How to Prepare: At a minimum, the Department of Labor says candidates must be high school graduates (or GED earners), at least 21 years old, and able to successfully pass a rigorous physical exam. Candidates must also graduate from the local police academy. According to the Department, "many agencies require some college coursework or a college degree."
Career #4: Dental HygienistMedian Annual Salary*: $70,210
Top 10 Percent of Earners: $96,280
Bottom 10 Percent of Earners: $46,540
Think about it: Your smile wouldn't be the same without brushing, flossing, and that regular professional cleaning performed by a dental hygienist. Turns out honing this craft can take less time than going to dental school but still pays big.
What They Do: The U.S. Department of Labor says dental hygienists often clean and examine teeth to look for signs of oral disease. They may also educate patients on proper oral hygiene and ways to prevent diseases, says the Department of Labor.
Why It Pays: For Simpson, the technical skills required to pursue a job as a dental hygienist along with the essential tasks make for a fairly high-paying profession.
Next step: Click to Find the Right Dental Hygiene Program.
"Not everyone can or is willing to put their hands in somebody's mouth," says Simpson. "In fact, all dentistry-related occupations are high on the list of hated jobs, and that's why salaries in this field can be high."
How to Prepare: While every state has specific certification requirements, an associate's degree in dental hygiene is typically needed to pursue a career as a dental hygienist, according to the Department. Every state also requires dental hygienists to be licensed, the Department notes.
Career #5: Computer ProgrammerMedian Annual Salary*: $74,280
Top 10 Percent of Earners: $117,890
Bottom 10 Percent of Earners: $42,850
Were you the kind of person that tricked out your Myspace page by editing the CSS scripts? Or maybe you've published your own website and have experience manipulating code? You could parlay those coding fundamentals into a potentially high-paying career as a computer programmer by earning just an associate's degree.
What They Do: Computer programmers may utilize their deep knowledge of different programming languages such as C++ to create and modify software applications, says the U.S. Department of Labor. Common tasks might include debugging program code and designing flowcharts to help plan software coding, the Department of Labor notes.
Why It Pays: "A job as a computer programmer is part of the most reliable, high-paying occupation cluster out there right now that doesn't require an advanced degree," says Simpson.
Next step: Click to Find the Right Computer Science Program.
"It's hot, and it's going to stay hot simply because the ability to maximize technology and marry that with people skills is not something that everyone possesses. You have to be able to understand languages and how a computer works, and then be able to communicate that to others," she says.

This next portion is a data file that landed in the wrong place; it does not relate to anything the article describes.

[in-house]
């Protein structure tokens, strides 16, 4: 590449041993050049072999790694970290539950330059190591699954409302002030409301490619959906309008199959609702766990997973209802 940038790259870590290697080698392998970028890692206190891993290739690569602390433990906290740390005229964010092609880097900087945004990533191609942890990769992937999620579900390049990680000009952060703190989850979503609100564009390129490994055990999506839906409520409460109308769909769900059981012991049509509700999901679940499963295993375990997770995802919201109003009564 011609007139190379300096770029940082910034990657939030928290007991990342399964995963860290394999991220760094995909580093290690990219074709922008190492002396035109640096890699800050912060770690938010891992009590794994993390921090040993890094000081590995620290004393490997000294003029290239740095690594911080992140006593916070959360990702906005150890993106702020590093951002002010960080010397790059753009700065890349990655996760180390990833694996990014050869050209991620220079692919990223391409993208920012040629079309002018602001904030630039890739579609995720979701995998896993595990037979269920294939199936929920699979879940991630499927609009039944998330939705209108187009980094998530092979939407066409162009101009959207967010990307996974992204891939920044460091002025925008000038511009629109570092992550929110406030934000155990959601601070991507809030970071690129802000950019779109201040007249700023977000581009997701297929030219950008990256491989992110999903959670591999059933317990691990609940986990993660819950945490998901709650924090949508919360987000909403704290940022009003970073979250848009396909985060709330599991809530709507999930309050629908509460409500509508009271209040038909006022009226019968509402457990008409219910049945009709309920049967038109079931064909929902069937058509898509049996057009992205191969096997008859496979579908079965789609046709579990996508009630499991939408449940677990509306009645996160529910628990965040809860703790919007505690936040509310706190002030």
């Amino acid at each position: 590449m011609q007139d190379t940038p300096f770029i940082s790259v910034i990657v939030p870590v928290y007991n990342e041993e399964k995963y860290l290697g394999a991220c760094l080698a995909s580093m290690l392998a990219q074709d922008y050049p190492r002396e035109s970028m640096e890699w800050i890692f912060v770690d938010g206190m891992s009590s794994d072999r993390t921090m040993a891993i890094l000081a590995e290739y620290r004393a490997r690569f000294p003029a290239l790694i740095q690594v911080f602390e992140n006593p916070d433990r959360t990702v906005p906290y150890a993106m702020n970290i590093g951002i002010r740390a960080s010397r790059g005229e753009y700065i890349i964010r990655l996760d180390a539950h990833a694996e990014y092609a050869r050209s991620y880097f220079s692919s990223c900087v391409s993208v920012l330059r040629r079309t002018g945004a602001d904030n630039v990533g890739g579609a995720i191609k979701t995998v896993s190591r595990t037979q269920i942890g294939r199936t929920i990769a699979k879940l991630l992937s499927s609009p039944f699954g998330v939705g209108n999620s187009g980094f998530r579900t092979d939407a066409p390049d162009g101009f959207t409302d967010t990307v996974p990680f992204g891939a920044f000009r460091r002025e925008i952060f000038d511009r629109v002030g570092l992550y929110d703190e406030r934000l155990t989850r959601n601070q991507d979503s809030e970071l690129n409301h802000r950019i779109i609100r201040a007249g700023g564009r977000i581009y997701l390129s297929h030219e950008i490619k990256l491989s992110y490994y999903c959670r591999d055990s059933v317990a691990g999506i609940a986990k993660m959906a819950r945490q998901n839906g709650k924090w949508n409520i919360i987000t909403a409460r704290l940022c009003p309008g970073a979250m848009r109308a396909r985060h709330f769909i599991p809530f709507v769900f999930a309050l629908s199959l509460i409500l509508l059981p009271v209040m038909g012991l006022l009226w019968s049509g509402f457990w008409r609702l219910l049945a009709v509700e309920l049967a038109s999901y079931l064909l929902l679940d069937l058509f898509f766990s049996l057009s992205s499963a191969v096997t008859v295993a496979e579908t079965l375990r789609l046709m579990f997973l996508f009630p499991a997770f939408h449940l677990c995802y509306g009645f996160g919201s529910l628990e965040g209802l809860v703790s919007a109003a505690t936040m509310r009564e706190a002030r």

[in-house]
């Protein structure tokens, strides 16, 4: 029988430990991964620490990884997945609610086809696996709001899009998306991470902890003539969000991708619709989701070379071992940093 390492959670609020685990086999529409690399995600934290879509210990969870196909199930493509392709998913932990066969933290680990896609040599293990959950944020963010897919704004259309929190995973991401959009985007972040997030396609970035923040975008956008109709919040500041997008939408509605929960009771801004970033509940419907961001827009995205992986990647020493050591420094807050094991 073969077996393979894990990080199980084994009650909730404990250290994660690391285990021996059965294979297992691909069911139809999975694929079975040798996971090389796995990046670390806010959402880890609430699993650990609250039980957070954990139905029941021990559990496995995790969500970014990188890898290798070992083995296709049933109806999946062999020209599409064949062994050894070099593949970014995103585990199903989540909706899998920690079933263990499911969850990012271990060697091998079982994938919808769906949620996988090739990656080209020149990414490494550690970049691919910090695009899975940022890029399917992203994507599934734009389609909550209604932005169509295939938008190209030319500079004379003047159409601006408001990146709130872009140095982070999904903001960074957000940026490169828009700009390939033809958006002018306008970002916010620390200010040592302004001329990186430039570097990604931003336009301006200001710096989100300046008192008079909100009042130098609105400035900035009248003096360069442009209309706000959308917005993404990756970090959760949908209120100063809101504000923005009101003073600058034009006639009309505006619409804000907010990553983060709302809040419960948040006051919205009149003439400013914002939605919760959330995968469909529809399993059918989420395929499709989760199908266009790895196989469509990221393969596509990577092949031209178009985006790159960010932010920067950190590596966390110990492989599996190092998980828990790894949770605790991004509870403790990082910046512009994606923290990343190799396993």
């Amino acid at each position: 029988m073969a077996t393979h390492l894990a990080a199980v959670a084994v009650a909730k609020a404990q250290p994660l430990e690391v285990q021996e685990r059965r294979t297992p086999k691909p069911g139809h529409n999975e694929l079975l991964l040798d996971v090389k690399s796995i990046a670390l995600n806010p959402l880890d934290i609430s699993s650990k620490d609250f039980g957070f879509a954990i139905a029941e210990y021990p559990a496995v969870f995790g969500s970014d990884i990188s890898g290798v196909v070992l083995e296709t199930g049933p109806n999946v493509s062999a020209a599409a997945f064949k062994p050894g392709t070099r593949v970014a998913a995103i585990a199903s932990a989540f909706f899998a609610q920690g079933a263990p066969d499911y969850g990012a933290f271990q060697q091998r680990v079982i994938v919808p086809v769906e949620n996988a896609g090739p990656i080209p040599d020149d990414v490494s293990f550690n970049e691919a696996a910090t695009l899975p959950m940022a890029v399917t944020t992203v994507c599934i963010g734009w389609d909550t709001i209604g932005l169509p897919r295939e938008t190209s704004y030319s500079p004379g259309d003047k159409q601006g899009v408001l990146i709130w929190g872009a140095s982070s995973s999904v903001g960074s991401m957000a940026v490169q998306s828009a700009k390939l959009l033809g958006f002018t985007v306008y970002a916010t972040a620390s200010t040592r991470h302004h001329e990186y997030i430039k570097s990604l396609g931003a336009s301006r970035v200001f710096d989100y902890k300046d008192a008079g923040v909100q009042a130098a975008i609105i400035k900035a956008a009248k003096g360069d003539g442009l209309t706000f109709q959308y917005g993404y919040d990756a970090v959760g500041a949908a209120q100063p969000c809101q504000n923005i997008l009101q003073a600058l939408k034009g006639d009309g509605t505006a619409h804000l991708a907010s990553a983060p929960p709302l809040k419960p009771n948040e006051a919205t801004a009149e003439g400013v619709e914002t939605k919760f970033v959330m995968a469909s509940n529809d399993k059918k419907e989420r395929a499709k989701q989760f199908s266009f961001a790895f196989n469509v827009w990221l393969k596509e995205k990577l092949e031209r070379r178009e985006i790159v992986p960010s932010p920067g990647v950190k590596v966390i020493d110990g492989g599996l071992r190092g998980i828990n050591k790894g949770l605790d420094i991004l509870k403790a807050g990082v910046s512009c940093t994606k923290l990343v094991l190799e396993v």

How to Prepare: According to the Department, while most computer programmers have a bachelor's degree, some employers hire workers with an associate's degree. Most of these professionals pursue a degree in computer science or a related field.
Top 10 Percent of Earners: $56,200
Bottom 10 Percent of Earners: $22,250
Want to get in on the big business of health care, but know you don't have the desire to work one-on-one with patients? Well, professional certification may be all you need to pursue a behind-the-scenes career as a medical records and health information technician.
What They Do: According to the U.S. Department of Labor, medical records and health information technicians might organize and maintain patients' medical information. They may also be responsible for helping keep patient information private and confidential, says the Department of Labor.
Why It Pays: Simpson says that salaries are high for medical records and health information technicians, relative to the amount of education required to pursue the job. This is due to a "perfect storm of a few things - the regulatory environment that surrounds medical information, the fact that Obamacare is going to require different levels of privacy for medical records, and the fact that medical data is being computerized rapidly right now," she says.
Next step: Click to Find the Right Health Information Technology Program.
"The people that make these systems work are going to be key to health care in the future by accurately recording data so the right caregivers and patients can access and understand it," says Simpson.
How to Prepare: According to the Department, medical records and health information technicians usually need a postsecondary certificate, although it also notes that these workers may have an associate's degree. Many employers also require professional certification from one of several organizations, says the Department, which can involve graduating from an approved program and/or passing an exam.